Vacuum advance is not a part of "maximum performance" if by that you mean most horsepower at WOT. Vacuum advance is there to increase performance and efficiency at part throttle cruise where the mixture density in the cylinder is low. This causes the burn to proceed to slowly and the exhaust valves open before max temp and pressure is achieved. This throws unburnt fuel out the exhaust. The vacuum advance is intended to provide a longer burn time so combustion can be completed before the e-valve opens.

Bogie
Thanks for the reply Bogie. What do you consider a highly cammed engine?
And do you hook your advance to ported or manifold vacuum?
09-04-2008 12:23 PM
oldbogie
Quote:
Originally Posted by Regal Beagle
I was adjusting my idle mixture today and speaking to a mechanic friend for some assistance to be sure I got it right. My distributer was hooked up to the ported vacuum port but my friend says it needs to be hooked up to the manifold vacuum side of my Edelbrock Performer. I switched it over and adjusted the idle and got the car running and performing well much the same as when it was hooked up to the ported side.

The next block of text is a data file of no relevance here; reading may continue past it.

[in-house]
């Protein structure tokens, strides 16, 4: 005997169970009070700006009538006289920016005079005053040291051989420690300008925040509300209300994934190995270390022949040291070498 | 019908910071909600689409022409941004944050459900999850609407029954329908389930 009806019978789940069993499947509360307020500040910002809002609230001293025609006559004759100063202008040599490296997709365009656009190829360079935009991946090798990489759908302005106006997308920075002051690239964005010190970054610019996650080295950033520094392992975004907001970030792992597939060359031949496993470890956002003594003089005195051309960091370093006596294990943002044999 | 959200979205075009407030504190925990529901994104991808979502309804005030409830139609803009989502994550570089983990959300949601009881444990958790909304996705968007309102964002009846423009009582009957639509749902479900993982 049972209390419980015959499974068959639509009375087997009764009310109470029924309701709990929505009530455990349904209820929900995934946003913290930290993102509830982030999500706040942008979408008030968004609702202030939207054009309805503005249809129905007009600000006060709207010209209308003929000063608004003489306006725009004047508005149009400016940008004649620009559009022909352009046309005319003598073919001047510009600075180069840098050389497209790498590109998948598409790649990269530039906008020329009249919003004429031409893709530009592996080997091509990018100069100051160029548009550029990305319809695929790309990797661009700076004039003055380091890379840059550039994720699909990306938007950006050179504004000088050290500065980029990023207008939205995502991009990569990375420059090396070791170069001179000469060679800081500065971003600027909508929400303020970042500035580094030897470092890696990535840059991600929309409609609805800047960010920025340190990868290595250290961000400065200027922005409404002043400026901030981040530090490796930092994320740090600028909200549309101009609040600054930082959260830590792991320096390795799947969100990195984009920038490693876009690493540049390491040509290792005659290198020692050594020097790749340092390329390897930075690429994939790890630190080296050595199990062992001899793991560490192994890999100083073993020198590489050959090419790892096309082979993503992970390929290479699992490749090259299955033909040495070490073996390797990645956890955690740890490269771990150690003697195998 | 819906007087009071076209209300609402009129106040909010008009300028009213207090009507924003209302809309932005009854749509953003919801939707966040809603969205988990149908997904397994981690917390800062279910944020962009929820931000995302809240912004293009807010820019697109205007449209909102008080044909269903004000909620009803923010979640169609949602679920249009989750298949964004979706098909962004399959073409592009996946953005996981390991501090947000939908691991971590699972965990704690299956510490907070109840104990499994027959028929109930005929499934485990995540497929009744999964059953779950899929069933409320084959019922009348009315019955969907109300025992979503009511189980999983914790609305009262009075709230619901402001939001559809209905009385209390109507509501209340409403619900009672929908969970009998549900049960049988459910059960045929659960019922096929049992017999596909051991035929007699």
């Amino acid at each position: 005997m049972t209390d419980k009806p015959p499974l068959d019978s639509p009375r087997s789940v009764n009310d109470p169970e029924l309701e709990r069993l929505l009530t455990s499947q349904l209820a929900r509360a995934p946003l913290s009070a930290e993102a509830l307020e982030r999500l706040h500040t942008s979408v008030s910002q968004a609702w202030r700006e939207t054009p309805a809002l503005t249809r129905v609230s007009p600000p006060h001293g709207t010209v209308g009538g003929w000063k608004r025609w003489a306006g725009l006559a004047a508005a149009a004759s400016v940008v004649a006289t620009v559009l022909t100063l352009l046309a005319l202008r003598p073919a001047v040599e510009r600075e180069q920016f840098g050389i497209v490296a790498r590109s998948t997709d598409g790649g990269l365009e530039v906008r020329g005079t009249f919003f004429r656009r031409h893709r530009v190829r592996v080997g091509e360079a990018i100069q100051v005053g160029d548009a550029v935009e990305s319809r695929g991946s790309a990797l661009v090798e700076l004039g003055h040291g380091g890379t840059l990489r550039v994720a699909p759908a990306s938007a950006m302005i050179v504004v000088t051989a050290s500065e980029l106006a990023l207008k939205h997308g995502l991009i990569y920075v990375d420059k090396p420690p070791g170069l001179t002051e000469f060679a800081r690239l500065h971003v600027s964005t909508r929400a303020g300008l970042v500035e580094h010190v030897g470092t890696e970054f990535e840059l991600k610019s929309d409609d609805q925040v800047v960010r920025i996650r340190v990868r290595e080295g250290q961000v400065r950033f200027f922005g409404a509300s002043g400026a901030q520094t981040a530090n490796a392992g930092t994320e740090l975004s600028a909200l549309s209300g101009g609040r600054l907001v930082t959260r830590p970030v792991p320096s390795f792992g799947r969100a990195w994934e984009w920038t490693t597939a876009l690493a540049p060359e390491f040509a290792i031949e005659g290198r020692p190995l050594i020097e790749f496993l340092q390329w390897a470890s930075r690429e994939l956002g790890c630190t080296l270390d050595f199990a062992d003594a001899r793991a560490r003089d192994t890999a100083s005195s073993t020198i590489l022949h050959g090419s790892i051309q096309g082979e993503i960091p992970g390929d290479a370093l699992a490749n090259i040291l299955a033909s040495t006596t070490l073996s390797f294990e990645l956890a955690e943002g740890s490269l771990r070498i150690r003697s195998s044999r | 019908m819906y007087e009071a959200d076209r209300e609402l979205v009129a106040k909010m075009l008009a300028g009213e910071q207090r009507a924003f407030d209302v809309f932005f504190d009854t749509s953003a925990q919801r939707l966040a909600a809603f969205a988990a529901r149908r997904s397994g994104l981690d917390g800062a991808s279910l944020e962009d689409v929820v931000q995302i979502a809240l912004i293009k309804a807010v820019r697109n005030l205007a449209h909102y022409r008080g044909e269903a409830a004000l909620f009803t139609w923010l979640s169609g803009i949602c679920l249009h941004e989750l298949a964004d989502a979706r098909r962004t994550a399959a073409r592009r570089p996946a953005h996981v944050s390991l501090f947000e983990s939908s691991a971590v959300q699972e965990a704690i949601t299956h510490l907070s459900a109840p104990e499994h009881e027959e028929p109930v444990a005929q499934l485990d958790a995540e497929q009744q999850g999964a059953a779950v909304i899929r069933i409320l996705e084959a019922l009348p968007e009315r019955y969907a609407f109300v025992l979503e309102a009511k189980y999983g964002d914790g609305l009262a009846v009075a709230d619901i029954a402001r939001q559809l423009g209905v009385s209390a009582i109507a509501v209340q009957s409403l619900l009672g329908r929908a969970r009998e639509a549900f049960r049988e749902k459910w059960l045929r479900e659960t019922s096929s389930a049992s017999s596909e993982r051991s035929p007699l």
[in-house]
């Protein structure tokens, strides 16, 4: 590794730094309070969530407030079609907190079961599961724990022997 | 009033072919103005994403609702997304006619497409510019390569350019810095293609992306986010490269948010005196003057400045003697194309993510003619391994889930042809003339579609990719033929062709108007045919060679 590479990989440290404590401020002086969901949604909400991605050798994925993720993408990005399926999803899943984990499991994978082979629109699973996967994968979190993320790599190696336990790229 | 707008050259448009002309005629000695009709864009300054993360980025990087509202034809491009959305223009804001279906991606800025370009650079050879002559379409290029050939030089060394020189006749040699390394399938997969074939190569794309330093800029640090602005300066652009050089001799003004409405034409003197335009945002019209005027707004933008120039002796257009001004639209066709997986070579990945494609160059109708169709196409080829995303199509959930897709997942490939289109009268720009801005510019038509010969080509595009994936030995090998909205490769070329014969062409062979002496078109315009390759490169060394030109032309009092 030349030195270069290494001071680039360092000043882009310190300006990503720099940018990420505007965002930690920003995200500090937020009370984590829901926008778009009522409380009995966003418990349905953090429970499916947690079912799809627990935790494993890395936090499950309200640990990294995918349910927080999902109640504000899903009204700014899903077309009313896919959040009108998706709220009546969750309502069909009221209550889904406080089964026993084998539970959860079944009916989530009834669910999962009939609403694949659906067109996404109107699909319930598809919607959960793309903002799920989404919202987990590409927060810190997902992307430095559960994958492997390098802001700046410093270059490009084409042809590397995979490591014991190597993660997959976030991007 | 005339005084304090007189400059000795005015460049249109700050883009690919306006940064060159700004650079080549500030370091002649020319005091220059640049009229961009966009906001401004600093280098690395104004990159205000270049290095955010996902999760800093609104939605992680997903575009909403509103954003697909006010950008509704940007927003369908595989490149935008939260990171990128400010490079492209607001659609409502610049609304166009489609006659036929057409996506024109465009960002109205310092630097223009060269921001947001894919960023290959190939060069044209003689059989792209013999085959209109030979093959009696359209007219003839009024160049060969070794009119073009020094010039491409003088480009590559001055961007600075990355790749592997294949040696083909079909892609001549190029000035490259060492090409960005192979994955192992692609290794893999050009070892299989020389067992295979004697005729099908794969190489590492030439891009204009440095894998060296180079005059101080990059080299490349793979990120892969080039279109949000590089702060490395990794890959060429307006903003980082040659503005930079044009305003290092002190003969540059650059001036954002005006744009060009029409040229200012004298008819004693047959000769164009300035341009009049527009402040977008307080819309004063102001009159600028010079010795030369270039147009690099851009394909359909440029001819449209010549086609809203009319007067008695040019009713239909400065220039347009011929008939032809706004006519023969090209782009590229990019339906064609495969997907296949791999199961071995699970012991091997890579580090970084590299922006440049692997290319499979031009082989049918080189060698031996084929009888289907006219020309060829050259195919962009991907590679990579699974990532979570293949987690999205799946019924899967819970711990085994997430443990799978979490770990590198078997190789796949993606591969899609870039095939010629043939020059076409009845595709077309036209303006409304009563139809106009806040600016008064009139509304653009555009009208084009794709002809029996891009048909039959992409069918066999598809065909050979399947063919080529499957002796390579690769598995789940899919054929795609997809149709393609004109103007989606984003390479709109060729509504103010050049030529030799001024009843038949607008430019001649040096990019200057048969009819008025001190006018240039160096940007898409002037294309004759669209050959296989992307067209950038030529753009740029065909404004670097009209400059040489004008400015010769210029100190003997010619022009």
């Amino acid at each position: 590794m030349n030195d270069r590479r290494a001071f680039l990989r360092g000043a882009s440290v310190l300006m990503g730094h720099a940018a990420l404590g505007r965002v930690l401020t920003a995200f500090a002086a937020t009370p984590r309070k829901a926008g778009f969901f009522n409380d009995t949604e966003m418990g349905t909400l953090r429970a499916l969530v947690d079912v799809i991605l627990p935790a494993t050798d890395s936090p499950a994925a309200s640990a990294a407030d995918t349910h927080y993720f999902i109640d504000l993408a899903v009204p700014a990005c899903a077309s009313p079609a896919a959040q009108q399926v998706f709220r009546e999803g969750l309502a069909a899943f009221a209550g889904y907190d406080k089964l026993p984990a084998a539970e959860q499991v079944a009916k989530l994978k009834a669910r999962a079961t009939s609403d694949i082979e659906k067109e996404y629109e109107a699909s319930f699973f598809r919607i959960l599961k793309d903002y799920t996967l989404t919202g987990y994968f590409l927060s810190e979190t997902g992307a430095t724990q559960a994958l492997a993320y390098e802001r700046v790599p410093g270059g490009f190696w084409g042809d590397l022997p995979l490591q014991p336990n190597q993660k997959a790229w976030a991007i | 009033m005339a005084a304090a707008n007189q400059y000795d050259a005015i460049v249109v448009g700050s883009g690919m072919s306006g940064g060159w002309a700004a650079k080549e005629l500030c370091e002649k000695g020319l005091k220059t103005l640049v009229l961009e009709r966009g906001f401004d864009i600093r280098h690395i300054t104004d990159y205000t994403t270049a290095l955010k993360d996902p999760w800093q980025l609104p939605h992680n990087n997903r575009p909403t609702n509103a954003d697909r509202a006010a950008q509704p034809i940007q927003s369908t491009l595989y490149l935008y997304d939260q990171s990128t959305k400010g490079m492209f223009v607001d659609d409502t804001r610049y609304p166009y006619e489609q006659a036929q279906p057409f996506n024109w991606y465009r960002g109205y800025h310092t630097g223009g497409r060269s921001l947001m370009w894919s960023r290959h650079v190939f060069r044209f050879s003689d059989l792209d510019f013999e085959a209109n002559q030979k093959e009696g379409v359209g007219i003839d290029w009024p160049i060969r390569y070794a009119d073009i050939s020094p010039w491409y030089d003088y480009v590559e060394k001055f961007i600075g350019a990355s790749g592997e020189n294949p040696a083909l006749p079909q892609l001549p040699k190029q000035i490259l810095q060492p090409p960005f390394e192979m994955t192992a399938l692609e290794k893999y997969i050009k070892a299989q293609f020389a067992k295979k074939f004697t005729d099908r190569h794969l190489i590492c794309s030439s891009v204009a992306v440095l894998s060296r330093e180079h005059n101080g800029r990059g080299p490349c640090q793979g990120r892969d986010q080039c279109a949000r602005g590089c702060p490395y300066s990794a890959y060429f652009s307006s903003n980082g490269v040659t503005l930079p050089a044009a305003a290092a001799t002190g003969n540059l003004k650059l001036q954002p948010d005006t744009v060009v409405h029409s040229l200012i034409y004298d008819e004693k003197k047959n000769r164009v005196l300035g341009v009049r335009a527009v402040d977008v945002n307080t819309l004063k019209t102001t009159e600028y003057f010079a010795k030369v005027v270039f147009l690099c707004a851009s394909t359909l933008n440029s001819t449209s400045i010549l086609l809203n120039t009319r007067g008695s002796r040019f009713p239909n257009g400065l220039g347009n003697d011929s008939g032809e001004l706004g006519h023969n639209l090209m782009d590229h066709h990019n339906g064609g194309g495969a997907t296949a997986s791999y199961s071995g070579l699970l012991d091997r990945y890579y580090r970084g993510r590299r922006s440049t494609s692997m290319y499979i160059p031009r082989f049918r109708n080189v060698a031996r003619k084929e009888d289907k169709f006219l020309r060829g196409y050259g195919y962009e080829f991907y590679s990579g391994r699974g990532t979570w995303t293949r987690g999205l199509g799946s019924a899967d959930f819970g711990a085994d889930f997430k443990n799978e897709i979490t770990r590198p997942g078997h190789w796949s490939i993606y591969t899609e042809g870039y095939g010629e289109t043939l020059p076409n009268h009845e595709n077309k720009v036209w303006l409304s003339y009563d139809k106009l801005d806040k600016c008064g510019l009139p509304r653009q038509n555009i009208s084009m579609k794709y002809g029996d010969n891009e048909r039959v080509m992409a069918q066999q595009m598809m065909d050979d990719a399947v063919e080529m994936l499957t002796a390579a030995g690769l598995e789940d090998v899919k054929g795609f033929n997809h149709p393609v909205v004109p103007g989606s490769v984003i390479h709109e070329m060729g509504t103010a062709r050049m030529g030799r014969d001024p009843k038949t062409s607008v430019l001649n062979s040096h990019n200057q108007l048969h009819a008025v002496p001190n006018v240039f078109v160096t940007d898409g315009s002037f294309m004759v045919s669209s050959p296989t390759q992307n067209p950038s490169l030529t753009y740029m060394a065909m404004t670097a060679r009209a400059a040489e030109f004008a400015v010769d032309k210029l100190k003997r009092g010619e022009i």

My question is which side do I need to have my distributer hooked up to for maximum performance?
All ported vacuum does is withhold exposure to manifold vacuum from the vacuum advance at idle. It exposes the cannister to vacuum as the throttle blades move into the fuel transition slot. From that point on the vacuum advance functions the same whether ported or direct. Low compression or highly cammed engines can benefit from more idle advance, one way to get this without running the base timing ahead to where the engine is a difficult load on the starter is to connect the advance directly to manifold vacuum.

Vacuum advance is not a part of "maximum performance" if by that you mean most horsepower at WOT. Vacuum advance is there to increase performance and efficiency at part throttle cruise where the mixture density in the cylinder is low. This causes the burn to proceed to slowly and the exhaust valves open before max temp and pressure is achieved. This throws unburnt fuel out the exhaust. The vacuum advance is intended to provide a longer burn time so combustion can be completed before the e-valve opens.

Bogie
09-04-2008 11:04 AM
Jmark This is a subject that always draws out both sides.